Mr. TIMOTHY TIPPINS (Family Law Lawyer; Child Custody Evaluation Expert): The quality of most, and I'll say not all, most of the evaluations that I see is abysmal.
SPIEGEL: One reason is that several of the tools evaluators use most frequently don't do what they promise. Take for example psychological tests. Evaluators are expected to use tests in every custody evaluation. But Marc Ackerman, one the country's leading child custody evaluators, says some of the most popular tests are deeply flawed, including a series of tests commonly used to figure out children feel about their parents.
Dr. MARC ACKERMAN (Child Custody Evaluator): They are basically not formulated on scientifically sound literature or opinions. They just, frankly, should not be used.
SPIEGEL: A recent study which reviewed these tests concluded they weren't actually able to discover a child's preferences. But on an even more basic level, there is not clear agreement in the psychological community about whether the wishes of a child should be consulted at all. Many evaluators, like Ackerman, believe that at least until age 15, the feelings of children should play a limited role.
Dr. ACKERMAN: We don't let children decide whether they go to school or not. We don't let children decide whether they take their medication or not. Why would we let children decide which parent that they live with or whether they visit with a parent or not?
SPIEGEL: But other evaluators feel differently, including evaluator Bill Zuckerman who says the preferences of the child are absolutely critical.
Dr. ZUCKERMAN: Because it is attachment that underlies, more than anything else, the down-the-road security that a child will feel.
SPIEGEL: And these are not the only areas where the science used by evaluators is ambiguous and opinion is bitterly divided. There are profound disagreements on a range of basic issues. And although the American Psychological Association and other professional organizations published guidelines for custody evaluators, there's no one who systematically evaluates their work or qualifications. Moreover, as Timothy Tippins points out, there is no way for evaluators themselves to know how their work affects families.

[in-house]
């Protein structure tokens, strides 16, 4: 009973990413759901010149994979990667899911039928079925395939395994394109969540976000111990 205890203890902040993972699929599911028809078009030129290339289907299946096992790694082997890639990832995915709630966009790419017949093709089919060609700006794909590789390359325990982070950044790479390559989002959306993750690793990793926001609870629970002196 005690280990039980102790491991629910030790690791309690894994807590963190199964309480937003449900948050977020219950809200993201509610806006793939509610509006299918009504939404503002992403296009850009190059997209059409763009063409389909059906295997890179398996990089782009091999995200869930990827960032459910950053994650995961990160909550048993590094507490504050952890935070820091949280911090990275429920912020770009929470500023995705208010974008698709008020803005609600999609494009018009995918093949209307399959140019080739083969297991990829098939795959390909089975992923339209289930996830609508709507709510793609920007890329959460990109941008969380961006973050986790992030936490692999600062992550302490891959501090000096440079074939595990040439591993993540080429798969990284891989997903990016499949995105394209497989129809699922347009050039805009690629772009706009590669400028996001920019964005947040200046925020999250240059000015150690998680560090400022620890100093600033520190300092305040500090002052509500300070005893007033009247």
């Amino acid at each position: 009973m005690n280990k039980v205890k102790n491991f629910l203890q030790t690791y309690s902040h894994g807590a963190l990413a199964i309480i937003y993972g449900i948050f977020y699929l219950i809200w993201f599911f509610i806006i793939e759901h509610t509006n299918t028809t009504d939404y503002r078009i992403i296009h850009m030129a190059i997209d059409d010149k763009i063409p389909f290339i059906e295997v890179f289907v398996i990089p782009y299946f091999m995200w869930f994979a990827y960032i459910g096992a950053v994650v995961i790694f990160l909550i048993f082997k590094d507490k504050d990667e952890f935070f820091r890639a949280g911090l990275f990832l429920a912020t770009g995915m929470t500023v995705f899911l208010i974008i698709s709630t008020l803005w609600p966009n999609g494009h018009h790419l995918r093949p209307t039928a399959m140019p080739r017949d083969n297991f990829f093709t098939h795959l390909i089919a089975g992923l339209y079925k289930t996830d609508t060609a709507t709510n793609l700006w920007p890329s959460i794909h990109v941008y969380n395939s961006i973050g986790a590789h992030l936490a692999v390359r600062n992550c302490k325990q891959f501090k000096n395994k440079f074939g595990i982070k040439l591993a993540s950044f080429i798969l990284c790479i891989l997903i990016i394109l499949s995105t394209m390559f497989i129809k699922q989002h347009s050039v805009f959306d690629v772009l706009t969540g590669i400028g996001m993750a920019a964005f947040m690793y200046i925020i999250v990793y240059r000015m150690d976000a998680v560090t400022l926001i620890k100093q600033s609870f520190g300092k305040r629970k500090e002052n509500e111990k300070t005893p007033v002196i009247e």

Mr. TIPPINS: The reality is that these evaluators file the reports in these cases and then they have no idea what happens to these children thereafter. They don't know how many of those kids turned out just great and how many jumped off bridges because they were in depression, because the parenting arrangement was wrong.
SPIEGEL: So, individual evaluators can't tell. And despite the fact that psychologists have making child custody decisions for over 30 years, there are no published outcome studies of how they're doing.
Dr. JEFFREY WITTMANN (Director, Center for Forensic Psychology): If the question is do we have adequate scientific literature to be making custody determination, absolutely not.
SPIEGEL: This is Jeffrey Whittmann, director of the Center for Forensic Psychology in Albany, New York. He says given the limited science, custody evaluators shouldn't claim they're able to offer scientifically grounded opinions, particularly since evaluator recommendations are so often followed by judges.